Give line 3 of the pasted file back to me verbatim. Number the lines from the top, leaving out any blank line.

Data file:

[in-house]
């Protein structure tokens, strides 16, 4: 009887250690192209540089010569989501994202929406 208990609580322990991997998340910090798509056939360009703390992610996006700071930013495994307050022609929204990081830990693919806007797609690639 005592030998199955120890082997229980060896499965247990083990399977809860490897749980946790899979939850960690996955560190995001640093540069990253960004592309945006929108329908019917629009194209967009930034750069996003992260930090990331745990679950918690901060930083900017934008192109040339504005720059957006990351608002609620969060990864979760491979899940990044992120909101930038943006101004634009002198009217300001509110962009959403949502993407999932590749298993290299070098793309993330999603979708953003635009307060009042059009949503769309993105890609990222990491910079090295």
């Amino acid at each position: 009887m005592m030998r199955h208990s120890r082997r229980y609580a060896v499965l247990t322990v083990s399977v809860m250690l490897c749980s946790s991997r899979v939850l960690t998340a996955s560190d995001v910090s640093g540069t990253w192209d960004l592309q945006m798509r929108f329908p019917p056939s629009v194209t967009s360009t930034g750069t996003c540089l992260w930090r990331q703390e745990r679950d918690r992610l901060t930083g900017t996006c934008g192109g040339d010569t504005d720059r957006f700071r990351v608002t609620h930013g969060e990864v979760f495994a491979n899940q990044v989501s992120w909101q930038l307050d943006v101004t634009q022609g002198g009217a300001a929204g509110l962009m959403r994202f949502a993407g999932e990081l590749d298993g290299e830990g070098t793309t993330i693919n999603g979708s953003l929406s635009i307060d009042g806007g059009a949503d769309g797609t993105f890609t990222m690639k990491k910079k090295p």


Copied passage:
């Amino acid at each position: 009887m005592m030998r199955h208990s120890r082997r229980y609580a060896v499965l247990t322990v083990s399977v809860m250690l490897c749980s946790s991997r899979v939850l960690t998340a996955s560190d995001v910090s640093g540069t990253w192209d960004l592309q945006m798509r929108f329908p019917p056939s629009v194209t967009s360009t930034g750069t996003c540089l992260w930090r990331q703390e745990r679950d918690r992610l901060t930083g900017t996006c934008g192109g040339d010569t504005d720059r957006f700071r990351v608002t609620h930013g969060e990864v979760f495994a491979n899940q990044v989501s992120w909101q930038l307050d943006v101004t634009q022609g002198g009217a300001a929204g509110l962009m959403r994202f949502a993407g999932e990081l590749d298993g290299e830990g070098t793309t993330i693919n999603g979708s953003l929406s635009i307060d009042g806007g059009a949503d769309g797609t993105f890609t990222m690639k990491k910079k090295p």